March 6, 2020
The gold standard for treating the millions of people worldwide who suffer from obstructive sleep apnea is continuous positive airway pressure, or CPAP, a therapy that keeps the airway open by pushing air inside. While CPAP is an effective noninvasive therapy, it is not well tolerated by a significant number of patients, says Johns Hopkins otolaryngologist?head and neck surgeon Kevin Motz. Patients must wear a mask that fits over the nose, mouth or both, and this can cause discomfort and disturbed sleep. Until recently, their only alternatives were invasive and often painful surgeries to reconstruct or reorient the pharynx, remove part of the tongue, or advance the jaw.
“This approach liberates them from being attached to a CPAP machine at night, and it gives them peace of mind that their disease is being adequately treated.” – Kevin Motz
“It has been difficult to predict who will have a good response from these surgeries and who will go through them and get little benefit,” says Motz.
For patients who qualify, a new device could offer a better option. Placed by surgeons via a minimally invasive procedure, the device stimulates the hypoglossal nerve in time with each breath, pushing the tongue out to open the airway. The treatment is now offered at Johns Hopkins as part of its growing sleep surgery services and is available at only a few institutions across the U.S.
Motz says that patients must have a body mass index of less than 35 before surgery and an apnea-hypopnea index, or AHI, between 15 and 65. Patients who fit these criteria and have failed CPAP therapy must undergo sleep endoscopy — a test to assess their pattern of airway collapse during sleep — to determine whether the approach could provide benefit.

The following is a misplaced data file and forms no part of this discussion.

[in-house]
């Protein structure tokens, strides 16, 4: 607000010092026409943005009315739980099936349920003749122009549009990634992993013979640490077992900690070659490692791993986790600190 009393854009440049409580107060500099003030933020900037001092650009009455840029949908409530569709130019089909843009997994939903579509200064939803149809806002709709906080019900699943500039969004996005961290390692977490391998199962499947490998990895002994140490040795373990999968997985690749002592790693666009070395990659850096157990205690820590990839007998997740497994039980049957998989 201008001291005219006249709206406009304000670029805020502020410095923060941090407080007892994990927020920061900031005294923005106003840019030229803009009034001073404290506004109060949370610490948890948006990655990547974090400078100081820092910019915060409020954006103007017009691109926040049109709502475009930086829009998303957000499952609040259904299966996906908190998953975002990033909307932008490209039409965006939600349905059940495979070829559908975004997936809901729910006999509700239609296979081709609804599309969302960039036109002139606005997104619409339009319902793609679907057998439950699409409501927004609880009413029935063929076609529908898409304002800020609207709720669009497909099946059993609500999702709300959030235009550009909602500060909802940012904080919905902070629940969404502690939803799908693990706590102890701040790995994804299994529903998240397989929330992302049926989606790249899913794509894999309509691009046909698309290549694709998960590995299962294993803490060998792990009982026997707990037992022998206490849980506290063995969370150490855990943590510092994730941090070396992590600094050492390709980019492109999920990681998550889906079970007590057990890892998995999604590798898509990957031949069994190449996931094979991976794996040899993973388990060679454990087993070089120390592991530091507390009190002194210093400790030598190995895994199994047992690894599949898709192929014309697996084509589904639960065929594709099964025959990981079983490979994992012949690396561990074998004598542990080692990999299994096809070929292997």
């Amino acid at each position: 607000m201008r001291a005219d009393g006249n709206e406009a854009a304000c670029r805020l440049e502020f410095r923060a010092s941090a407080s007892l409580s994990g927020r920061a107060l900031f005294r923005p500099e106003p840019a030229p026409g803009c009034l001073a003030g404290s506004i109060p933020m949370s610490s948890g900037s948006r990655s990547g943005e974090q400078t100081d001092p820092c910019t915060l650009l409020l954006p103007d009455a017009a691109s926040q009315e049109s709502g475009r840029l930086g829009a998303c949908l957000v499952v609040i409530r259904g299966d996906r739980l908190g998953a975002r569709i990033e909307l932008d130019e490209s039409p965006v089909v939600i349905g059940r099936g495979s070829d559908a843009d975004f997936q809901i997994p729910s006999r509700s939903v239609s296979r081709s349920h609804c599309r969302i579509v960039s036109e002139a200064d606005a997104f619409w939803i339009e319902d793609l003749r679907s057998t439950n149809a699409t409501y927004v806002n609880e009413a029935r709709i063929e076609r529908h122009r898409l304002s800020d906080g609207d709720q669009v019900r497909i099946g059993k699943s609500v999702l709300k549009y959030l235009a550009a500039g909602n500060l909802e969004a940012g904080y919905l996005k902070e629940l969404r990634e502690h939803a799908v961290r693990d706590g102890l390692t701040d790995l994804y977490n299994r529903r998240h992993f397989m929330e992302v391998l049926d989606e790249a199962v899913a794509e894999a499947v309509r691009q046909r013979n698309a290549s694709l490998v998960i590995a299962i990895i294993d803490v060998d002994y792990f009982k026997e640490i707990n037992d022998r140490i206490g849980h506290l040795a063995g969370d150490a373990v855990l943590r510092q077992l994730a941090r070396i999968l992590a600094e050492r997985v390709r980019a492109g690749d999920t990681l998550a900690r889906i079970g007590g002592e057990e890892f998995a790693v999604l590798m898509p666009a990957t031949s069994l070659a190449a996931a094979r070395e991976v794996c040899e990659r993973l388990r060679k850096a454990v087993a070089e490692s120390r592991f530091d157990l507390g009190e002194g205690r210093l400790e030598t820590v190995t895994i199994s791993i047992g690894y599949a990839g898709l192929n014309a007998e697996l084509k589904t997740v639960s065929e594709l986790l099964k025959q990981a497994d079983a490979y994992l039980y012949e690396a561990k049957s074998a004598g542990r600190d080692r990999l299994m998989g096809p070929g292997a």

To refer a patient or learn more, call 443-997-6467.
Candidates who progress to surgery undergo a two-hour outpatient procedure to implant the device. Three separate incisions — on the neck below the jaw, just below the collarbone and one on the ribcage — are used to place the pulse-generating electrode, a respiratory sensor, and a processor and power unit. A month after the operation, the device is turned on. Patients turn on the device each night, setting a delay so that it’s only on after they’ve fallen asleep. Several months later, they participate in another sleep study to objectively test its benefit and fine tune its settings for maximal benefit.
Data from the device maker shows that this hypoglossal nerve stimulator significantly reduces patients’ AHIs, with those with the highest AHIs receiving the most benefit. Daytime sleepiness scores also steadily decreased over time. Together, these numbers suggest that the patients’ risk for the most serious consequences of sleep apnea, such as cardiovascular disease and auto accidents, can be significantly lowered with the use of this device, says Motz.
“This approach liberates them from being attached to a CPAP machine at night, and it gives them peace of mind that their disease is being adequately treated,” says Motz. “We’re pleased to add this to our toolbox for treating sleep apnea.”